Olympus Has Fallen

Karst landscape along the Li River, Guangxi, China, featuring a boat dock and mountains in the background
Earlier this week, Olympus announced that they are getting out of the business of making cameras. As I heard the news, my first thought was that Dan Burkholder uses mostly Olympus (when he’s not shooting iPhone) and I wonder what he is going to do. I also remembered, fondly of course, that one of my earliest cameras was an Olympus. Yes, as a child I had a bunch of 110 style cameras and then, before I moved to Texas, I bought one of those Olympus point and shoot style cameras. It was the type where you just load the film and push a button. It got me through college graduations, moving to Texas, and if I’m being honest, my first photography exhibit. I actually shot with that until I “upgraded” to a used Nikon FE2, which I beat into submission for several years before eventually going to the matrix metering Nikon systems (N series) and medium format (Mamiya 645.) Camera histories aside, it’s a sign of the times that brands are falling under these days. Once Olympus had announced (rumors had been swirling for a while) speculation turns to the future. The big question, the elephant in the room, the monster under the bed, is who will be left standing? Is Nikon far behind? Can Nikon survive? We will be left with Canon and Fuji, Sony, and maybe those crazy Lomo people running around in the woods? (Don’t answer that. Especially not if you are a Lomo fan.)
When I started in photography, the art itself was out of favor. Photography seems to have, more so than other art forms, extreme ebbs and flows. In 1992 when I did my first show, there were not a lot of people practicing the art of photography. Seriously. Everybody had run off and taken up knitting or some such thing. Then, later on, the digital revolution kicked in and everybody, and I do mean everybody, became a photographer. Even the crazy Lomo people came out of the woods and looked normal. (Well, about as normal as crazy Lomo people can look, I suppose.) Maybe it’s the COVID, maybe it’s the economy, maybe it’s just the fact that we can’t travel or we’re not watching a lot of TV, maybe it’s the phase of the moon, or maybe I just blame all of the rovers on planet Mars, but, lately anyway, nobody is taking pictures. Photography has hit a collective slump as of late. We’re collectively at the bottom looking up and wondering what comes next.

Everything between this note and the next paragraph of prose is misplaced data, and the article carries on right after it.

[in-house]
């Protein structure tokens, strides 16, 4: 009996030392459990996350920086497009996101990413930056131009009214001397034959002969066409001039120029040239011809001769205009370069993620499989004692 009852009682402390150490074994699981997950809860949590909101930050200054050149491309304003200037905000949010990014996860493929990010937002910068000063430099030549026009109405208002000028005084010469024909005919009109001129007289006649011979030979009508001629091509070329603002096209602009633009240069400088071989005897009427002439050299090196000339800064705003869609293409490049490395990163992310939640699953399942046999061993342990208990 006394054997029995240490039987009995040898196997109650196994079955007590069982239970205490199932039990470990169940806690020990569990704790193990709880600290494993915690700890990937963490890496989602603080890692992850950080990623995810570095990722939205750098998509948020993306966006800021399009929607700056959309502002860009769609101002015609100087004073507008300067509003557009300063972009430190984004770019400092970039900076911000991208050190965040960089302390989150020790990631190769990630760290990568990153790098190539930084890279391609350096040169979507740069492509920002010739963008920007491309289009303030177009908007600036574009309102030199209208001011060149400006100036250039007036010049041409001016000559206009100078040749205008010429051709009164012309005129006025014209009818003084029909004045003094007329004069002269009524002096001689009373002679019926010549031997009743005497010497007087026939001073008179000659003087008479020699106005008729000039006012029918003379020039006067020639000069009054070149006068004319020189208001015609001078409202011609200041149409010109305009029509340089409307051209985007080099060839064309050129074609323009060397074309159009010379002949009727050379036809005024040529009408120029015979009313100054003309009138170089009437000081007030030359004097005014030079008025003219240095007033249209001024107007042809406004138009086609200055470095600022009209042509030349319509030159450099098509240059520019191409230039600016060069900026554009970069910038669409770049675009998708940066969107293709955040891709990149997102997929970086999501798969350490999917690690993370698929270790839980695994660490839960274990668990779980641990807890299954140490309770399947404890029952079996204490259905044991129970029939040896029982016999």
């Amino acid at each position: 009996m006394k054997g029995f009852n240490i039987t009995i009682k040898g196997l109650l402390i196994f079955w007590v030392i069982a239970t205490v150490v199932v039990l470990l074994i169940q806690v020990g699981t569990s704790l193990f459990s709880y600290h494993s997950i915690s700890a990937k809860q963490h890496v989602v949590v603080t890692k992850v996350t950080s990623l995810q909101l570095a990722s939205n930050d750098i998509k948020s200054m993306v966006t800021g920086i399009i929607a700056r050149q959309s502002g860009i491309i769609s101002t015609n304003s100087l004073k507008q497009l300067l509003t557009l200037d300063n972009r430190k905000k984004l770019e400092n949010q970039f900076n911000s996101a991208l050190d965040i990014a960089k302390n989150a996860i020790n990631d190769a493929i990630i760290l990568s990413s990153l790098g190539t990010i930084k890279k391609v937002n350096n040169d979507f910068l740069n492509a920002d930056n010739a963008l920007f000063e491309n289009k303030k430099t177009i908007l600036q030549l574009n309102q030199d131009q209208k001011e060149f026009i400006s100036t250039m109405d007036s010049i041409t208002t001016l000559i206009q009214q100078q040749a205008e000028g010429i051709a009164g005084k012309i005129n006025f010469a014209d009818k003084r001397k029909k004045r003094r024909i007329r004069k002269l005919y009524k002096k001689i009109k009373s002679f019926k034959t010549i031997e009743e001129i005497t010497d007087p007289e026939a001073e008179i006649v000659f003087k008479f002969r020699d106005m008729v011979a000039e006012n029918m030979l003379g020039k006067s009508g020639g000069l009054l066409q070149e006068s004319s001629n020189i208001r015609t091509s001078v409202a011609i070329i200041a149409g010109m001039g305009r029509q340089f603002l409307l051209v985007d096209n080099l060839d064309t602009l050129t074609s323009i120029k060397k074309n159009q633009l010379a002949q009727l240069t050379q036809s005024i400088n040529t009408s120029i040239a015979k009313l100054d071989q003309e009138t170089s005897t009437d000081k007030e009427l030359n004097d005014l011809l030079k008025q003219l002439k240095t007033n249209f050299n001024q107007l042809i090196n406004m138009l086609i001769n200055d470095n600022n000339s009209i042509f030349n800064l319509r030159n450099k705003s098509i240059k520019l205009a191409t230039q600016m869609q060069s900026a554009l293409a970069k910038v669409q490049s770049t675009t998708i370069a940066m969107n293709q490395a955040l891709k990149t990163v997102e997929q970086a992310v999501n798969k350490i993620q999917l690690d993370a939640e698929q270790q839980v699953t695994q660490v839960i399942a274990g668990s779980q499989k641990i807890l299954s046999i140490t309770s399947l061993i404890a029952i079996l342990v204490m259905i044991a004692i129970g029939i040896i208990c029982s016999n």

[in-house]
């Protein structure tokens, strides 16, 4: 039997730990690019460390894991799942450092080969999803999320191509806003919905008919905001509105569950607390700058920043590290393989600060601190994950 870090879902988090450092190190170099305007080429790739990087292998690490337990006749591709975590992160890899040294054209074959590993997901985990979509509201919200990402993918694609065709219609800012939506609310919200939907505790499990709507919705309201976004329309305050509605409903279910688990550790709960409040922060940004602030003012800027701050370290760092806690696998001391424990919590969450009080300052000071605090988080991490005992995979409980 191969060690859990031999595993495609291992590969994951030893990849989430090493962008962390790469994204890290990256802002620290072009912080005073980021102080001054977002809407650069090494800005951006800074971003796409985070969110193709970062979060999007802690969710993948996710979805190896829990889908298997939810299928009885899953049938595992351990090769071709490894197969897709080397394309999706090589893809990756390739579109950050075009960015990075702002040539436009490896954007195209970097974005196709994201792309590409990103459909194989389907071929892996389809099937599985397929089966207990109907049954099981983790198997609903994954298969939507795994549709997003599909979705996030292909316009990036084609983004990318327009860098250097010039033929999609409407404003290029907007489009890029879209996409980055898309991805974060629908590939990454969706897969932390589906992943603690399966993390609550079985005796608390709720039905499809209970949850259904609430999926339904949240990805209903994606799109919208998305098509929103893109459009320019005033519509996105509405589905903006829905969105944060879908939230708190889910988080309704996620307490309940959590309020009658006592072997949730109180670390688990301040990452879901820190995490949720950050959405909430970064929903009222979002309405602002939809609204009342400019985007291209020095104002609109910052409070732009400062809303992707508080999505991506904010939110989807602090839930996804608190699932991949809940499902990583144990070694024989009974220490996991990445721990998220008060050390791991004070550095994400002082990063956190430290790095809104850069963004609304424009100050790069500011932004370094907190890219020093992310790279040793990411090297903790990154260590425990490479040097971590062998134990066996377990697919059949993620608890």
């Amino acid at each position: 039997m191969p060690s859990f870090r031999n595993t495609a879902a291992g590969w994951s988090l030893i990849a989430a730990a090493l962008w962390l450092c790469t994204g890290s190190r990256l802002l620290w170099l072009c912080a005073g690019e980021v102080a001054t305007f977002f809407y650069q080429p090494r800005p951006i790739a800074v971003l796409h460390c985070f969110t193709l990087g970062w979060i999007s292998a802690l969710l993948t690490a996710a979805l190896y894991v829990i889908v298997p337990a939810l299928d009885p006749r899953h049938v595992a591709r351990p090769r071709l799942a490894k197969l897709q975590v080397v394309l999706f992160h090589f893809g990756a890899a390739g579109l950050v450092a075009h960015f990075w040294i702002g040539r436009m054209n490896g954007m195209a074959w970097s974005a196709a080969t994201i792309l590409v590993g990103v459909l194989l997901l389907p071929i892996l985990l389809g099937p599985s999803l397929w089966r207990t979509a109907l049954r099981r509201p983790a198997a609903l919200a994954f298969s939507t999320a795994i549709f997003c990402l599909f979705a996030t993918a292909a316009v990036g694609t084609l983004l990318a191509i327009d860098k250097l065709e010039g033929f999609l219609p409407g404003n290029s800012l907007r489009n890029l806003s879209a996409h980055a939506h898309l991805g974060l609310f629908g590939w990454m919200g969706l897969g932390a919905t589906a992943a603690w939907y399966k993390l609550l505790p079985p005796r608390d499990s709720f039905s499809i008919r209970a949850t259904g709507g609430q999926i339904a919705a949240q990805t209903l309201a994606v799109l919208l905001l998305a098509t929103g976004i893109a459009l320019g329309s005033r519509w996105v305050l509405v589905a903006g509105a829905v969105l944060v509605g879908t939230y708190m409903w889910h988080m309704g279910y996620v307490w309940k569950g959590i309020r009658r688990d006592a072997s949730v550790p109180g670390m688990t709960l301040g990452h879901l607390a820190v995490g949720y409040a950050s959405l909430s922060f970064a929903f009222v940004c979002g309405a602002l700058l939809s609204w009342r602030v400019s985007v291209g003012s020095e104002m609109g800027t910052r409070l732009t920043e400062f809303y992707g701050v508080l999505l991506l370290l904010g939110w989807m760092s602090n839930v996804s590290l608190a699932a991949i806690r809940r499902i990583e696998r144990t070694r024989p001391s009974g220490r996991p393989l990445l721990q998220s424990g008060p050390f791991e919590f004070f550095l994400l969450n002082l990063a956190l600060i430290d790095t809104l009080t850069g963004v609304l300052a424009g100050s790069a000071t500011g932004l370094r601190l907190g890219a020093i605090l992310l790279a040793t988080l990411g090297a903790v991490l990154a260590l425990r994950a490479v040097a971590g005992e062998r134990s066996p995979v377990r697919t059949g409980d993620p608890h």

Hindsight is an incredible teacher. I can tell you that, back in 1992, it was a great move to get into photography. At least, I would not change a thing about my own personal journey. It was actually kind of nice to get into it when it was out of favor. It was fun to find a group, a tribe of sorts, who shared my love of the camera, and, heck, back then nobody was in it for the money, right? I mean, there was no money, so they couldn’t have been in it for that. No, it’s fairly safe to say, anybody out walking around with a camera circa 1992 was passionate about the art. So, what did that give us? Well, for starters, we had a lot of good work, even if a lot of it was underground. Passionate people do good work. It’s just how the world works. Taking up a camera when nobody else is points to passion, not opportunity. So, while we may be losing camera manufacturers right now, we might be gaining some great work. Be on the lookout, as they say. It’s out there, I’m telling you. I can smell it.
Of course, we are also shooting a lot of iPhone, mobile, and mirrorless these days. That could be a sign too. The winners are the brands that will change with the times. It’s hard to say and nobody has a crystal ball, but it doesn’t look good for the hardware folks just about now. Sure, I’ll miss Olympus and I hope this is not a sign of things to come, but I’ll also be on the lookout for some great work. It’s out there. I can sense it. If you look past the Kardashians, the decorative flowers, the licensing crap that always seems to float around, there’s going to be some interesting stuff. Somebody is going to dust off something, pick something up, question the world, document the pandemic, or just do something interesting. The world is full of artists and, if there’s one thing I’m sure of, nothing can keep down a strong spirit. So, while we might be losing brands left and right, I would challenge my fellow photographers to dig deep and hunt for that spirit. Olympus might be gone but a mountain is still a mountain, a river is still a river. Find the light, tell the story, live the dream, just do it, eh? As long as you have something that captures light, even if it’s not your preferred brand, you can go out there and make the magic happen. Sure, I’ll miss Olympus, but show me what you got.
Until next time…

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